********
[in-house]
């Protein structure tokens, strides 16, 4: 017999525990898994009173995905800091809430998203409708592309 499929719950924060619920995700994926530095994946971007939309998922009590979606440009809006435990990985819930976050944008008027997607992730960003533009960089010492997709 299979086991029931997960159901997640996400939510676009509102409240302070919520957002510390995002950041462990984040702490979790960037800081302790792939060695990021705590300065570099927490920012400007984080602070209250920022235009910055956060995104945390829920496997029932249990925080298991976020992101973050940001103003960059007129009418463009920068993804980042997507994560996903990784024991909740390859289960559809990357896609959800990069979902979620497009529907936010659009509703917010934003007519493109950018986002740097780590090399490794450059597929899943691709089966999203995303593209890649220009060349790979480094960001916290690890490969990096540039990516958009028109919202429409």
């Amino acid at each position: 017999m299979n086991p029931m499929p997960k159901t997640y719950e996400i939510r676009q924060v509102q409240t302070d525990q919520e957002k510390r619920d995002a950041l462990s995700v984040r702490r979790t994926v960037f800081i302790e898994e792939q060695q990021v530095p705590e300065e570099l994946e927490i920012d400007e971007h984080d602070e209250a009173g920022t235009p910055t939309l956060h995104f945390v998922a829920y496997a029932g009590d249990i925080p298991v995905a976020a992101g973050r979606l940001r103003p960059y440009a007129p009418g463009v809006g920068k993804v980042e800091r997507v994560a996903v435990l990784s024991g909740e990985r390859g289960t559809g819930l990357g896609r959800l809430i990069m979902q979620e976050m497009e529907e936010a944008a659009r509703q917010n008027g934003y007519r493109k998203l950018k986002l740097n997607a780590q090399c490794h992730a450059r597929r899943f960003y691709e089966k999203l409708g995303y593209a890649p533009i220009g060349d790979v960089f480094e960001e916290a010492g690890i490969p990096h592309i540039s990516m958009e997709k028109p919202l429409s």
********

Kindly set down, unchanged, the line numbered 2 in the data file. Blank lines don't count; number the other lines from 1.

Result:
């Protein structure tokens, strides 16, 4: 017999525990898994009173995905800091809430998203409708592309 499929719950924060619920995700994926530095994946971007939309998922009590979606440009809006435990990985819930976050944008008027997607992730960003533009960089010492997709 299979086991029931997960159901997640996400939510676009509102409240302070919520957002510390995002950041462990984040702490979790960037800081302790792939060695990021705590300065570099927490920012400007984080602070209250920022235009910055956060995104945390829920496997029932249990925080298991976020992101973050940001103003960059007129009418463009920068993804980042997507994560996903990784024991909740390859289960559809990357896609959800990069979902979620497009529907936010659009509703917010934003007519493109950018986002740097780590090399490794450059597929899943691709089966999203995303593209890649220009060349790979480094960001916290690890490969990096540039990516958009028109919202429409």